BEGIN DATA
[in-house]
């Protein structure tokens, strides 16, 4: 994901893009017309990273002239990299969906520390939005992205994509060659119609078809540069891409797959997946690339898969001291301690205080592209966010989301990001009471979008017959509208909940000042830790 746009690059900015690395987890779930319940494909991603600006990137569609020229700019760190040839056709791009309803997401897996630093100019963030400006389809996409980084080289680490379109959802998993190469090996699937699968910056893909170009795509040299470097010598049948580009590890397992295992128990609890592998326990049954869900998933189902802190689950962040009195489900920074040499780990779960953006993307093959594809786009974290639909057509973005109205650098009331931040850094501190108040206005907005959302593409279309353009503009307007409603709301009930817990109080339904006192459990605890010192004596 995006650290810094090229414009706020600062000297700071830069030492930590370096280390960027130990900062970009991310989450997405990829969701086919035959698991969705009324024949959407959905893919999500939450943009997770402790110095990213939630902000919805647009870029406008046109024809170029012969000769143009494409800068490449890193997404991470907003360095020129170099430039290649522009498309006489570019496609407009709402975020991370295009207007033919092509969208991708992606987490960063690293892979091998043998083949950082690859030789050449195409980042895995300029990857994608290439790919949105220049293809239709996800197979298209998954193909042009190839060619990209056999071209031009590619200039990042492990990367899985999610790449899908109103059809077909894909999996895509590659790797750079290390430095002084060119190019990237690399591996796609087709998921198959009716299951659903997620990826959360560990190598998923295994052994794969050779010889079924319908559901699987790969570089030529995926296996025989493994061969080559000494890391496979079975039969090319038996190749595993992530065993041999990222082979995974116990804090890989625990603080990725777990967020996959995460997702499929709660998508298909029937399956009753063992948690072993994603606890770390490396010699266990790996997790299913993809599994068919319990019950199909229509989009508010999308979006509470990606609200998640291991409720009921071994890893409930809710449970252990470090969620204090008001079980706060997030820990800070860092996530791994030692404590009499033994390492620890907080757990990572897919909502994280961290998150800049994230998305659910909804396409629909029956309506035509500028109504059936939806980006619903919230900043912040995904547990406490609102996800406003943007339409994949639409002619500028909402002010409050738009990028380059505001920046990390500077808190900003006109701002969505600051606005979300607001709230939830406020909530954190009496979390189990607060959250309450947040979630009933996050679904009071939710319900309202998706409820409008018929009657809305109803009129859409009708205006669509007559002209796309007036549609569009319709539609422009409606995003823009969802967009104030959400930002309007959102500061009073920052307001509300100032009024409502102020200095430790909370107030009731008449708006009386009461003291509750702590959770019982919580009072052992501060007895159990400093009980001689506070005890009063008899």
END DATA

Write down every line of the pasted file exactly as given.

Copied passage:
[in-house]
């Protein structure tokens, strides 16, 4: 994901893009017309990273002239990299969906520390939005992205994509060659119609078809540069891409797959997946690339898969001291301690205080592209966010989301990001009471979008017959509208909940000042830790 746009690059900015690395987890779930319940494909991603600006990137569609020229700019760190040839056709791009309803997401897996630093100019963030400006389809996409980084080289680490379109959802998993190469090996699937699968910056893909170009795509040299470097010598049948580009590890397992295992128990609890592998326990049954869900998933189902802190689950962040009195489900920074040499780990779960953006993307093959594809786009974290639909057509973005109205650098009331931040850094501190108040206005907005959302593409279309353009503009307007409603709301009930817990109080339904006192459990605890010192004596 995006650290810094090229414009706020600062000297700071830069030492930590370096280390960027130990900062970009991310989450997405990829969701086919035959698991969705009324024949959407959905893919999500939450943009997770402790110095990213939630902000919805647009870029406008046109024809170029012969000769143009494409800068490449890193997404991470907003360095020129170099430039290649522009498309006489570019496609407009709402975020991370295009207007033919092509969208991708992606987490960063690293892979091998043998083949950082690859030789050449195409980042895995300029990857994608290439790919949105220049293809239709996800197979298209998954193909042009190839060619990209056999071209031009590619200039990042492990990367899985999610790449899908109103059809077909894909999996895509590659790797750079290390430095002084060119190019990237690399591996796609087709998921198959009716299951659903997620990826959360560990190598998923295994052994794969050779010889079924319908559901699987790969570089030529995926296996025989493994061969080559000494890391496979079975039969090319038996190749595993992530065993041999990222082979995974116990804090890989625990603080990725777990967020996959995460997702499929709660998508298909029937399956009753063992948690072993994603606890770390490396010699266990790996997790299913993809599994068919319990019950199909229509989009508010999308979006509470990606609200998640291991409720009921071994890893409930809710449970252990470090969620204090008001079980706060997030820990800070860092996530791994030692404590009499033994390492620890907080757990990572897919909502994280961290998150800049994230998305659910909804396409629909029956309506035509500028109504059936939806980006619903919230900043912040995904547990406490609102996800406003943007339409994949639409002619500028909402002010409050738009990028380059505001920046990390500077808190900003006109701002969505600051606005979300607001709230939830406020909530954190009496979390189990607060959250309450947040979630009933996050679904009071939710319900309202998706409820409008018929009657809305109803009129859409009708205006669509007559002209796309007036549609569009319709539609422009409606995003823009969802967009104030959400930002309007959102500061009073920052307001509300100032009024409502102020200095430790909370107030009731008449708006009386009461003291509750702590959770019982919580009072052992501060007895159990400093009980001689506070005890009063008899």